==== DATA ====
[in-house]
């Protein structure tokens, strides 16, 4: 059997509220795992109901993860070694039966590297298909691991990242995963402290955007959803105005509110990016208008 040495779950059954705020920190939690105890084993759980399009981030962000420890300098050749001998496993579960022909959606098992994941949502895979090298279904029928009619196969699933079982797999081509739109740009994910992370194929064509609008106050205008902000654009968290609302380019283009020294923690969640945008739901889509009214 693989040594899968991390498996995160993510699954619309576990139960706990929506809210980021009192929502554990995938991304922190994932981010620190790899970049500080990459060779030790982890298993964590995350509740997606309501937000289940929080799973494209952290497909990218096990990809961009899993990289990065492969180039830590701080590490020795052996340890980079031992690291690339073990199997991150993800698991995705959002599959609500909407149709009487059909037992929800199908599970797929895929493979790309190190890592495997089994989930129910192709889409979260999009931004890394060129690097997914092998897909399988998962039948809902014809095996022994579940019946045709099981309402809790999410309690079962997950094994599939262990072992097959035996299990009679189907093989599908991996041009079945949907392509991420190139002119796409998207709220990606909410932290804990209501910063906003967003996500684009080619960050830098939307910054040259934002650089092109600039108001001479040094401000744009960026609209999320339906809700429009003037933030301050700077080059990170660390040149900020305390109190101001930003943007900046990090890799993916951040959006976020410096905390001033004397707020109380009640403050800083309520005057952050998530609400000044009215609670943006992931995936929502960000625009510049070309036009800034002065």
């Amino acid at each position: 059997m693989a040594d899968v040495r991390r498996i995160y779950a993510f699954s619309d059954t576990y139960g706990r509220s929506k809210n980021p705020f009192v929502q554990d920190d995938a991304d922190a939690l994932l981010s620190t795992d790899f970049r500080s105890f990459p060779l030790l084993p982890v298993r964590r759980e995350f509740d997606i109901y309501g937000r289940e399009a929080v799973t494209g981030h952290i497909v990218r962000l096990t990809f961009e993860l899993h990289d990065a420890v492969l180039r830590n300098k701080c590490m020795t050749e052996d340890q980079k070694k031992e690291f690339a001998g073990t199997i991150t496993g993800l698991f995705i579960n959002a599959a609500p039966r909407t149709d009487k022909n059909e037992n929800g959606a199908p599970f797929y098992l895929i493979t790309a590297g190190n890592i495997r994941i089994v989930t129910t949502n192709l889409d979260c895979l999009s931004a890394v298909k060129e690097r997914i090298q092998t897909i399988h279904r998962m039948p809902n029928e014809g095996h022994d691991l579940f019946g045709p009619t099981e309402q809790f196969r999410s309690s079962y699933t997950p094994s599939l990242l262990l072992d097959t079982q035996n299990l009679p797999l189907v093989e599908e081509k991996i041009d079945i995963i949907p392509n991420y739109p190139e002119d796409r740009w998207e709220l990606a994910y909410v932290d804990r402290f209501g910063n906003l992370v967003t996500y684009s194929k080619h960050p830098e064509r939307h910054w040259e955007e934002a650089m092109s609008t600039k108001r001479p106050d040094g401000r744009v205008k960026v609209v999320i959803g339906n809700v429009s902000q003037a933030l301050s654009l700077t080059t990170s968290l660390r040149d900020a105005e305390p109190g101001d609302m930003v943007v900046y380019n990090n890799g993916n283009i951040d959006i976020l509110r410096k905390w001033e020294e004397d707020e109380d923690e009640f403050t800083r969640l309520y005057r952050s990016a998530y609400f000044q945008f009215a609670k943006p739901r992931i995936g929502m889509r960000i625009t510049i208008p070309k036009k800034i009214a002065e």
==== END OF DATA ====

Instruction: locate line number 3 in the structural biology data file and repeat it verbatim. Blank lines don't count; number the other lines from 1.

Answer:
């Amino acid at each position: 059997m693989a040594d899968v040495r991390r498996i995160y779950a993510f699954s619309d059954t576990y139960g706990r509220s929506k809210n980021p705020f009192v929502q554990d920190d995938a991304d922190a939690l994932l981010s620190t795992d790899f970049r500080s105890f990459p060779l030790l084993p982890v298993r964590r759980e995350f509740d997606i109901y309501g937000r289940e399009a929080v799973t494209g981030h952290i497909v990218r962000l096990t990809f961009e993860l899993h990289d990065a420890v492969l180039r830590n300098k701080c590490m020795t050749e052996d340890q980079k070694k031992e690291f690339a001998g073990t199997i991150t496993g993800l698991f995705i579960n959002a599959a609500p039966r909407t149709d009487k022909n059909e037992n929800g959606a199908p599970f797929y098992l895929i493979t790309a590297g190190n890592i495997r994941i089994v989930t129910t949502n192709l889409d979260c895979l999009s931004a890394v298909k060129e690097r997914i090298q092998t897909i399988h279904r998962m039948p809902n029928e014809g095996h022994d691991l579940f019946g045709p009619t099981e309402q809790f196969r999410s309690s079962y699933t997950p094994s599939l990242l262990l072992d097959t079982q035996n299990l009679p797999l189907v093989e599908e081509k991996i041009d079945i995963i949907p392509n991420y739109p190139e002119d796409r740009w998207e709220l990606a994910y909410v932290d804990r402290f209501g910063n906003l992370v967003t996500y684009s194929k080619h960050p830098e064509r939307h910054w040259e955007e934002a650089m092109s609008t600039k108001r001479p106050d040094g401000r744009v205008k960026v609209v999320i959803g339906n809700v429009s902000q003037a933030l301050s654009l700077t080059t990170s968290l660390r040149d900020a105005e305390p109190g101001d609302m930003v943007v900046y380019n990090n890799g993916n283009i951040d959006i976020l509110r410096k905390w001033e020294e004397d707020e109380d923690e009640f403050t800083r969640l309520y005057r952050s990016a998530y609400f000044q945008f009215a609670k943006p739901r992931i995936g929502m889509r960000i625009t510049i208008p070309k036009k800034i009214a002065e």